EDITOR'S NOTE: The clip below is from "Test of Faith," a video series on science and faith produced by the Faraday Institute.
I wouldn’t say evolution is in itself an ideology. It’s often been used for ideological purposes. I mean, it’s been used since 1859–since Darwin published his Origin of Species–in defense of almost every kind of -ism you can imagine: communism, capitalism, racism, eugenics, and on and on you could go–atheism today, of course–all those -isms. And I think what happens in the history of science and you find this quite often actually is you get a big theory of science that is really successful, and then people try and use the prestige of that scientific theory to support all kinds of ideologies. And I think that’s very much what’s happened in the case of evolution.
Well i think one of the ideas is the idea that in evolution there’s a kind of struggle for existence, a survival for the fittest. Now actually the phrase “survival of the fittest” doesn’t come from Darwin himself, but it comes from Herbert Spencer, who was one of the great popularizers of Darwinism in the late nineteenth century and he introduced that idea. And it’s actually not a very good description of what happens in biology. But people have picked up on that idea. And of course it was picked up by the Kaiser during the First World War, and the idea that “might is right.” And so that was one of the ideologies that were used to justify German militaristic expansion during the first world war.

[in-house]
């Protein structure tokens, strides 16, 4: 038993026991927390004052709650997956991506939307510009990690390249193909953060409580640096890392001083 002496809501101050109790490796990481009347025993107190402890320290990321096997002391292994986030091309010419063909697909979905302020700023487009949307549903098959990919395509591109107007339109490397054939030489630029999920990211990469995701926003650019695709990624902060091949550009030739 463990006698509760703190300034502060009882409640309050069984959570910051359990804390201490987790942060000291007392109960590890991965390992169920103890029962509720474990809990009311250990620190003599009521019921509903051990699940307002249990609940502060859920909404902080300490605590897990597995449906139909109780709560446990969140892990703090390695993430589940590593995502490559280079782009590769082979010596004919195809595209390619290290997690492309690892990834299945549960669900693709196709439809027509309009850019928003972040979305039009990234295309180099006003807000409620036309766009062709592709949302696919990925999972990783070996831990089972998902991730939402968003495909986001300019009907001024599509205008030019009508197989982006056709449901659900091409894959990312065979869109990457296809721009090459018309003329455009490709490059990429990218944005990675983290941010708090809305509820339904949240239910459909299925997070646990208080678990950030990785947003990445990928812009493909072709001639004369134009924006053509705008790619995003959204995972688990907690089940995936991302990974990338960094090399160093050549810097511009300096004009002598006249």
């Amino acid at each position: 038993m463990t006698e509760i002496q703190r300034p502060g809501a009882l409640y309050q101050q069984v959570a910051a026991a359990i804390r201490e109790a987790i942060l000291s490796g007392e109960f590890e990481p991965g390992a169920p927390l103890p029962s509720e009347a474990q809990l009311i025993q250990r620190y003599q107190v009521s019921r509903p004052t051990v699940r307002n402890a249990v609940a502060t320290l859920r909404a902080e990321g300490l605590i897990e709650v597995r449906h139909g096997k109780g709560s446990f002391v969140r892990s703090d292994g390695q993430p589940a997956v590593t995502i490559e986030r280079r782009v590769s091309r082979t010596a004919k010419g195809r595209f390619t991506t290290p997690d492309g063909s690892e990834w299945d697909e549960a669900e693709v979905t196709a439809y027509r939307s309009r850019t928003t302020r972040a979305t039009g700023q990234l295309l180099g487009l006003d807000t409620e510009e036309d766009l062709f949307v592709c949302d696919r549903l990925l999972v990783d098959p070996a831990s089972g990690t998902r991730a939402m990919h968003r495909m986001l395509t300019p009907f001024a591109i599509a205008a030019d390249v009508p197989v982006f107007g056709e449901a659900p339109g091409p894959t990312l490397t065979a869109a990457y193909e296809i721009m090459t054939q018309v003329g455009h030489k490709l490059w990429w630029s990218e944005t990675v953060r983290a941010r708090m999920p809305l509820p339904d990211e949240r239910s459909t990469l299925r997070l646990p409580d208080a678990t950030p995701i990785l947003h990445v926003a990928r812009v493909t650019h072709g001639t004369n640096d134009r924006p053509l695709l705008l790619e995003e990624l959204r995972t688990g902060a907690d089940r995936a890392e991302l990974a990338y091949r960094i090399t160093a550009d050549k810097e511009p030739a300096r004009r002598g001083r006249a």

And again you get the same in Hitler, you know the idea that might is right, the struggle for survival, that the pure race is the one that’s going to survive and is going to conquer the world. So evolution has been used in that way, and abused. There’s nothing intrinsically in the biology itself to say you should try and copy what’s going on there. But I think politicians have seen it as an opportunity to justify their expansionist and, in the case of Hitler, really terrible, cruel policies. So that’s one, very dramatic way in which it’s been taken,
Another way, I suppose, is in racism, where the very fact that people do vary somewhat in genetics, and in the way they look and so forth, they’ve tried to justify the evolutionary process as a way of being racist, and of treating people differently just because they have black skin, or whatever it might be. Again, completely unjustified by the theory of evolution, but people have tried to take the ideology in that direction.
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